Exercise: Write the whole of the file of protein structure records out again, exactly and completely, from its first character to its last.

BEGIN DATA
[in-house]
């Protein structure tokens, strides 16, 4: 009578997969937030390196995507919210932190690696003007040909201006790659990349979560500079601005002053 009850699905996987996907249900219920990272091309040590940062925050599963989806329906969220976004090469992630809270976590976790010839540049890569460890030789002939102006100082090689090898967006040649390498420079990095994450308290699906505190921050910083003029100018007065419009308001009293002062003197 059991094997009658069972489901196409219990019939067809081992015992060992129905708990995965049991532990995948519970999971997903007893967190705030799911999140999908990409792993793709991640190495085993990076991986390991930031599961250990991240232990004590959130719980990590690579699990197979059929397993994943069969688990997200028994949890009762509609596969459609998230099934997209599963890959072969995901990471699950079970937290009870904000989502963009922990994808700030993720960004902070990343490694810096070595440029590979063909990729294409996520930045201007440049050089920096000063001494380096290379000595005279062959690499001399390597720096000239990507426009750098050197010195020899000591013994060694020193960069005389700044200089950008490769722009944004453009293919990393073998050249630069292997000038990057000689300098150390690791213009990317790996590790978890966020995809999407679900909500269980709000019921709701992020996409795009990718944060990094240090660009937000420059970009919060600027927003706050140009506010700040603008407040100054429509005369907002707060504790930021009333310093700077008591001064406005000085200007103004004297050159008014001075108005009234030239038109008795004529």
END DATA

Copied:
[in-house]
């Protein structure tokens, strides 16, 4: 009578997969937030390196995507919210932190690696003007040909201006790659990349979560500079601005002053 009850699905996987996907249900219920990272091309040590940062925050599963989806329906969220976004090469992630809270976590976790010839540049890569460890030789002939102006100082090689090898967006040649390498420079990095994450308290699906505190921050910083003029100018007065419009308001009293002062003197 059991094997009658069972489901196409219990019939067809081992015992060992129905708990995965049991532990995948519970999971997903007893967190705030799911999140999908990409792993793709991640190495085993990076991986390991930031599961250990991240232990004590959130719980990590690579699990197979059929397993994943069969688990997200028994949890009762509609596969459609998230099934997209599963890959072969995901990471699950079970937290009870904000989502963009922990994808700030993720960004902070990343490694810096070595440029590979063909990729294409996520930045201007440049050089920096000063001494380096290379000595005279062959690499001399390597720096000239990507426009750098050197010195020899000591013994060694020193960069005389700044200089950008490769722009944004453009293919990393073998050249630069292997000038990057000689300098150390690791213009990317790996590790978890966020995809999407679900909500269980709000019921709701992020996409795009990718944060990094240090660009937000420059970009919060600027927003706050140009506010700040603008407040100054429509005369907002707060504790930021009333310093700077008591001064406005000085200007103004004297050159008014001075108005009234030239038109008795004529």